The Council’s analyzes very often lead to statements that are superficial at best, often represent self-evident facts in a complicated manner and often raise more questions than they answer. On page 213 you are informed that the word “crude oil (…) refers to the as yet untreated energy source petroleum.” This introduces the chapter that deals with the energy crisis. This is followed by explanations of how the industry can be restructured in order to become more independent of gas supplies. However, anyone expecting a comprehensive analysis with clear statements about the existing options will be disappointed. It remains with general statements (232-234). For example, when it comes to making electricity demand more flexible, it is pointed out that this requires “transparency in pricing and planning security”. What impact such a strategy has on costs, productivity, competitiveness or even welfare is not discussed. A relatively complex simulation by the Council of electricity price developments leads to the conclusion “… that an increase in electricity prices places a heavy burden on companies in the manufacturing sector.” (p. 254). Not wrong, but do you need the SVR to see that? When it comes to switching to hydrogen, the council leaves it to calculate the expected demand from the basic industry. The supply side is not considered. The question of where the hydrogen should come from, in what quantities it is available and at what price is of absolutely central importance. Even if you cannot answer these questions exactly today, you should at least ask them, point out their great importance and the answers that you are already capable of today. As far as the future of Germany’s energy supply is concerned, the Council has made clear recommendations. The expansion of renewable energies is the only path that is being discussed. However, without even mentioning the critical points. The need to build mass storage for electrical energy is not addressed, nor are the external effects that would be associated with a massive expansion of onshore wind power. When it comes to the topic of “climate policy support”, the expansion of renewable energies is also seen as a panacea and Carbon Contracts for Differences are recommended – i.e. exactly the instrument that the Scientific Advisory Board at the BMWK recently rightly described as unusable.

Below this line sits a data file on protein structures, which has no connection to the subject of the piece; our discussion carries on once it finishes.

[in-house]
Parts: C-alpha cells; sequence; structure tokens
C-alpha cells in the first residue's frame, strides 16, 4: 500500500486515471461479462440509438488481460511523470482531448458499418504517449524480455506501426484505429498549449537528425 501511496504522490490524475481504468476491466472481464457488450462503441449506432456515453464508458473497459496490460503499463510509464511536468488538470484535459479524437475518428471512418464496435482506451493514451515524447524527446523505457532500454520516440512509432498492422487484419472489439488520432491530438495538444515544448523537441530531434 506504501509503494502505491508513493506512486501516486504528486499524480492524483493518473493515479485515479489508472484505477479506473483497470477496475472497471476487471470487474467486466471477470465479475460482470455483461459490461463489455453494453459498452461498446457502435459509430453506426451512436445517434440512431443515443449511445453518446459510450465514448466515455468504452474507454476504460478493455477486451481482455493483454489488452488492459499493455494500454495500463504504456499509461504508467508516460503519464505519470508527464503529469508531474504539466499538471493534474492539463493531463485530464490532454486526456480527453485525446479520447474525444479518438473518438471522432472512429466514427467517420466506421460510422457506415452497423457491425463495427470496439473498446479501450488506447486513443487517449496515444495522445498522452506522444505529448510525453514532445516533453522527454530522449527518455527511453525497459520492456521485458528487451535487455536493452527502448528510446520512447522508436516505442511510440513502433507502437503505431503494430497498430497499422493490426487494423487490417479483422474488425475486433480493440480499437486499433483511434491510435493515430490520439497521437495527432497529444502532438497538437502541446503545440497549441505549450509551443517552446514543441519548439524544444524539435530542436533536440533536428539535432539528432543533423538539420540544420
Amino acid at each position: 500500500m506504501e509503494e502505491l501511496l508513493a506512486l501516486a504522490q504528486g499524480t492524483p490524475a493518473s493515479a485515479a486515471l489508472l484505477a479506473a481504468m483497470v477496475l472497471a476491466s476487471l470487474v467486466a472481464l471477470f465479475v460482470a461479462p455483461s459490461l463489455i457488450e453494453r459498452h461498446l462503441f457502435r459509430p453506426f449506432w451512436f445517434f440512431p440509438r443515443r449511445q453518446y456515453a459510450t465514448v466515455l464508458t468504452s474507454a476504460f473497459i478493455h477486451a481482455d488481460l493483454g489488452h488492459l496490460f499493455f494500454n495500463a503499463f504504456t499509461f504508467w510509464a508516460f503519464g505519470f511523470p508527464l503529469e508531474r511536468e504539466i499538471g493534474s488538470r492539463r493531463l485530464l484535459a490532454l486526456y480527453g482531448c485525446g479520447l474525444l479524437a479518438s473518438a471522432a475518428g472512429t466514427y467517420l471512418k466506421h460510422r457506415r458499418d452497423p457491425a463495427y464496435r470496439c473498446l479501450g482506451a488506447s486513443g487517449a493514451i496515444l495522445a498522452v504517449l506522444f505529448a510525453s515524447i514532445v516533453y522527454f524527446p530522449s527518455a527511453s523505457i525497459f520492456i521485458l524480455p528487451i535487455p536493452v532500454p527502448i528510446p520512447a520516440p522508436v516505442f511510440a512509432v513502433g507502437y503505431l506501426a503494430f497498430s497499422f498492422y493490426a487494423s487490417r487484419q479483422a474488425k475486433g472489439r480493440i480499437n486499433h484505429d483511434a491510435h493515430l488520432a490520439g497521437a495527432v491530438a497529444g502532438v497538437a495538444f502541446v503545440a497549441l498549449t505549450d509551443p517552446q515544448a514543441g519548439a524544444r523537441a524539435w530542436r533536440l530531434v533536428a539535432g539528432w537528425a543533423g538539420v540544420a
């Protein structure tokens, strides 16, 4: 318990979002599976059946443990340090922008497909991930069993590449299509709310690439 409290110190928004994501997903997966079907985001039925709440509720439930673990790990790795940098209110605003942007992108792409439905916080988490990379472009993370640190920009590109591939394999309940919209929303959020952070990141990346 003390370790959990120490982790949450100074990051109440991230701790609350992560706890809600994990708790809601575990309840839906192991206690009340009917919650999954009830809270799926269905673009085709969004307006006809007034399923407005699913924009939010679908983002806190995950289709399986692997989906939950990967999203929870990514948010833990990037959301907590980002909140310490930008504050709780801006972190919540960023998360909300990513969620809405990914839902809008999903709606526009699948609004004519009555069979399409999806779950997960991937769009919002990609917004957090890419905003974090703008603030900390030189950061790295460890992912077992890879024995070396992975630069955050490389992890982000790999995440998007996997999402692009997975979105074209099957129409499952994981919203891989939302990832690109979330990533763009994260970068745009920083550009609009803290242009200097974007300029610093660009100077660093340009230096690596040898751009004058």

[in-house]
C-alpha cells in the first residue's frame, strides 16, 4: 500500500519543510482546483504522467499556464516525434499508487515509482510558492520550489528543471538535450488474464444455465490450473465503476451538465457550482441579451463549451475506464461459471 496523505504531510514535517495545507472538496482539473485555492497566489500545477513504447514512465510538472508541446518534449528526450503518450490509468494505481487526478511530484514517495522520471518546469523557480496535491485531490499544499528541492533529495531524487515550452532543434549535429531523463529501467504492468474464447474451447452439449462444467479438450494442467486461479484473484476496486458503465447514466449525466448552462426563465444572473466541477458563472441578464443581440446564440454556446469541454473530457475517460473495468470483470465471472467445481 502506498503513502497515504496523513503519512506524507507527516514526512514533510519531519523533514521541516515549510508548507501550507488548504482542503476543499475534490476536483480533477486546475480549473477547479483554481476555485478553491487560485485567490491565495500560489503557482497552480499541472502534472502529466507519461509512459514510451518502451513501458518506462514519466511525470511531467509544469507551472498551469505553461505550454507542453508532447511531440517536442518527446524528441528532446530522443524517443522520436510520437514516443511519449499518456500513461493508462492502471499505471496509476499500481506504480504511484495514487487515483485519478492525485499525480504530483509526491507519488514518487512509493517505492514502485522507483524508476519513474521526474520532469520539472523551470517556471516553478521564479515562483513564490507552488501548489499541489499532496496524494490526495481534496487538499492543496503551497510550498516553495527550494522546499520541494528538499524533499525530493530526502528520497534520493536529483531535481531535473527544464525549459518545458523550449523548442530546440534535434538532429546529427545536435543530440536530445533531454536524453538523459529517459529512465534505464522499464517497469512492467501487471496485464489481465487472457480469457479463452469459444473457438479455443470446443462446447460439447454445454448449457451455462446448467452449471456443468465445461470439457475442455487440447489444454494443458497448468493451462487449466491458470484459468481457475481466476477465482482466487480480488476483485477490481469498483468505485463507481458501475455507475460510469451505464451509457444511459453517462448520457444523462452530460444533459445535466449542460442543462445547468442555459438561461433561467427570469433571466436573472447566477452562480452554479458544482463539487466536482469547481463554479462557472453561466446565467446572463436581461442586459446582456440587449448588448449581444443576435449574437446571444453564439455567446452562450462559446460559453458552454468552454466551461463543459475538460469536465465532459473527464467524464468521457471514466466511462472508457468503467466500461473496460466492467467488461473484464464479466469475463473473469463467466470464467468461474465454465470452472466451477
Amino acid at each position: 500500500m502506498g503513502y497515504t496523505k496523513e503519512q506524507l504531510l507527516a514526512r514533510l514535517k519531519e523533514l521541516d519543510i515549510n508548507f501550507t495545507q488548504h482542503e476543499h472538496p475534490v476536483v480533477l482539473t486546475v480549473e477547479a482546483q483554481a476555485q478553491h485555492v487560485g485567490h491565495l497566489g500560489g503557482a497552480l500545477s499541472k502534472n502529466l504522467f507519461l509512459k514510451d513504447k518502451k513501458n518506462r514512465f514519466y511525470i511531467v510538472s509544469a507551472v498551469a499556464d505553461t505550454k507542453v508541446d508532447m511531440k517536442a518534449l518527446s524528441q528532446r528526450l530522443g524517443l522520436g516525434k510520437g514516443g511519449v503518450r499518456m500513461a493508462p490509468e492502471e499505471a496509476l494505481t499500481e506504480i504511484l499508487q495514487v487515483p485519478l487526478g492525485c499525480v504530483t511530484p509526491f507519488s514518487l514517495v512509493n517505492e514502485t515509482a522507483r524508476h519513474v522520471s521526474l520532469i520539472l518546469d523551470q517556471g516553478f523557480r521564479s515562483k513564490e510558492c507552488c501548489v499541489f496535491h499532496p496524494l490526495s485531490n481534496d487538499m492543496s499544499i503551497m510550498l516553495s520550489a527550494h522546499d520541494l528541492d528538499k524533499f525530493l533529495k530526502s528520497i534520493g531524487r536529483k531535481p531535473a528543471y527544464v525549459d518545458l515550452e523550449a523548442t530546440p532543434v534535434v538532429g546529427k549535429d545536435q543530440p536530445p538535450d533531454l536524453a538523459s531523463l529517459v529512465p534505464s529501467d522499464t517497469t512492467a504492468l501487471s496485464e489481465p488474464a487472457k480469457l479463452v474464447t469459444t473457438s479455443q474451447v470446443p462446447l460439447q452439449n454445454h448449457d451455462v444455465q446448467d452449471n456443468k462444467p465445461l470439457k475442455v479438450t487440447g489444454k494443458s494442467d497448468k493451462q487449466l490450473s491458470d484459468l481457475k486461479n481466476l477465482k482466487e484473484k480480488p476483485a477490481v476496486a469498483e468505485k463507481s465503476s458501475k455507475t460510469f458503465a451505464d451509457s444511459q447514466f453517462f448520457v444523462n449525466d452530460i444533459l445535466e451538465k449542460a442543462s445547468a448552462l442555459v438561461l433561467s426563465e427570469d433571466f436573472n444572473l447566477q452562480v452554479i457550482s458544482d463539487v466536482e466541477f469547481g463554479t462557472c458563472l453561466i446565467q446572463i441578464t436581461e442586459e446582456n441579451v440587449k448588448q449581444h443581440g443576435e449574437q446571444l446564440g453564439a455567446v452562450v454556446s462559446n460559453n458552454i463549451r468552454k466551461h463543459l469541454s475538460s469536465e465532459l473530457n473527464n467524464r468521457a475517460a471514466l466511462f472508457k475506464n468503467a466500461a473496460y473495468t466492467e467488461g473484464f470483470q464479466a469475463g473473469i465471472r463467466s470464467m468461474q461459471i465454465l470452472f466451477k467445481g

What is truly astonishing is what is not included in the report. There are no considerations of allocative efficiency or cost efficiency in climate protection, emissions trading (after all, the central European instrument of climate policy) is also not mentioned and the interaction between ETS and the EEG is certainly not mentioned. Waterbed effect? Double regulation? All missing. These are just individual examples. In summary, one can say that when reading the report one gets the impression that the SVR has completely lost its regulatory model. It was replaced by ad hoc analyzes that were strung together more or less without any internal connection. Of course, not everything is bad about the report, but overall the quality is significantly lower than in the previous two years – in which the reports already showed a clearly noticeable loss in quality.